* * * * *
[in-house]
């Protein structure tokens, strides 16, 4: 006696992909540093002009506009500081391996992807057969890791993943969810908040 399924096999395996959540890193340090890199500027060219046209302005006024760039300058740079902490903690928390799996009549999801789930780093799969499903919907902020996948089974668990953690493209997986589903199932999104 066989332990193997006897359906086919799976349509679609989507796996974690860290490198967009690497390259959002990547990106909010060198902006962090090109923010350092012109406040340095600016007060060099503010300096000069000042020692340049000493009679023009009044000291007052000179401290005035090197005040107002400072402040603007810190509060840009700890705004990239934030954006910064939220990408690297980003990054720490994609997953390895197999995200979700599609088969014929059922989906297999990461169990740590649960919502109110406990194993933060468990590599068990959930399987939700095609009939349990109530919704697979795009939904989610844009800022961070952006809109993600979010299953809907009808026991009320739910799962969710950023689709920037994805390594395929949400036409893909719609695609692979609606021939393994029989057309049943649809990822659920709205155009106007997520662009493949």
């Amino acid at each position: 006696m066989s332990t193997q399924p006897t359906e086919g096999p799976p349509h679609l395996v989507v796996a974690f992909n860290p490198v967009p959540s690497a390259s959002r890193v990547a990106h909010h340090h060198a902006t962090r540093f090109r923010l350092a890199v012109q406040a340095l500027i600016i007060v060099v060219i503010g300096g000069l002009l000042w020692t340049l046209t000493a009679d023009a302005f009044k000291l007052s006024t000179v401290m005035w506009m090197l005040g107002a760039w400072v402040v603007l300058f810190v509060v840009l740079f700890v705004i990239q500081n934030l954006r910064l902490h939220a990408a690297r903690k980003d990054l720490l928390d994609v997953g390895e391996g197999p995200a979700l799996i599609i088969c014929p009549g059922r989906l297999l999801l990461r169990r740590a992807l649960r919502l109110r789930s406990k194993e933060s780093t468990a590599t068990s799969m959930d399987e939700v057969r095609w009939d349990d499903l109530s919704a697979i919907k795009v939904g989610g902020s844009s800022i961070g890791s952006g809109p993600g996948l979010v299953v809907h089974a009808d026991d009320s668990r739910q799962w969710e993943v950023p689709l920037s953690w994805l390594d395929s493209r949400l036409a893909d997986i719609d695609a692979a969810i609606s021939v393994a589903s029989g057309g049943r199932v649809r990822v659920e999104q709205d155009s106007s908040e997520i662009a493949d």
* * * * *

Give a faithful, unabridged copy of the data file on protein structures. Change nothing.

[in-house]
């Protein structure tokens, strides 16, 4: 006696992909540093002009506009500081391996992807057969890791993943969810908040 399924096999395996959540890193340090890199500027060219046209302005006024760039300058740079902490903690928390799996009549999801789930780093799969499903919907902020996948089974668990953690493209997986589903199932999104 066989332990193997006897359906086919799976349509679609989507796996974690860290490198967009690497390259959002990547990106909010060198902006962090090109923010350092012109406040340095600016007060060099503010300096000069000042020692340049000493009679023009009044000291007052000179401290005035090197005040107002400072402040603007810190509060840009700890705004990239934030954006910064939220990408690297980003990054720490994609997953390895197999995200979700599609088969014929059922989906297999990461169990740590649960919502109110406990194993933060468990590599068990959930399987939700095609009939349990109530919704697979795009939904989610844009800022961070952006809109993600979010299953809907009808026991009320739910799962969710950023689709920037994805390594395929949400036409893909719609695609692979609606021939393994029989057309049943649809990822659920709205155009106007997520662009493949």
């Amino acid at each position: 006696m066989s332990t193997q399924p006897t359906e086919g096999p799976p349509h679609l395996v989507v796996a974690f992909n860290p490198v967009p959540s690497a390259s959002r890193v990547a990106h909010h340090h060198a902006t962090r540093f090109r923010l350092a890199v012109q406040a340095l500027i600016i007060v060099v060219i503010g300096g000069l002009l000042w020692t340049l046209t000493a009679d023009a302005f009044k000291l007052s006024t000179v401290m005035w506009m090197l005040g107002a760039w400072v402040v603007l300058f810190v509060v840009l740079f700890v705004i990239q500081n934030l954006r910064l902490h939220a990408a690297r903690k980003d990054l720490l928390d994609v997953g390895e391996g197999p995200a979700l799996i599609i088969c014929p009549g059922r989906l297999l999801l990461r169990r740590a992807l649960r919502l109110r789930s406990k194993e933060s780093t468990a590599t068990s799969m959930d399987e939700v057969r095609w009939d349990d499903l109530s919704a697979i919907k795009v939904g989610g902020s844009s800022i961070g890791s952006g809109p993600g996948l979010v299953v809907h089974a009808d026991d009320s668990r739910q799962w969710e993943v950023p689709l920037s953690w994805l390594d395929s493209r949400l036409a893909d997986i719609d695609a692979a969810i609606s021939v393994a589903s029989g057309g049943r199932v649809r990822v659920e999104q709205d155009s106007s908040e997520i662009a493949d």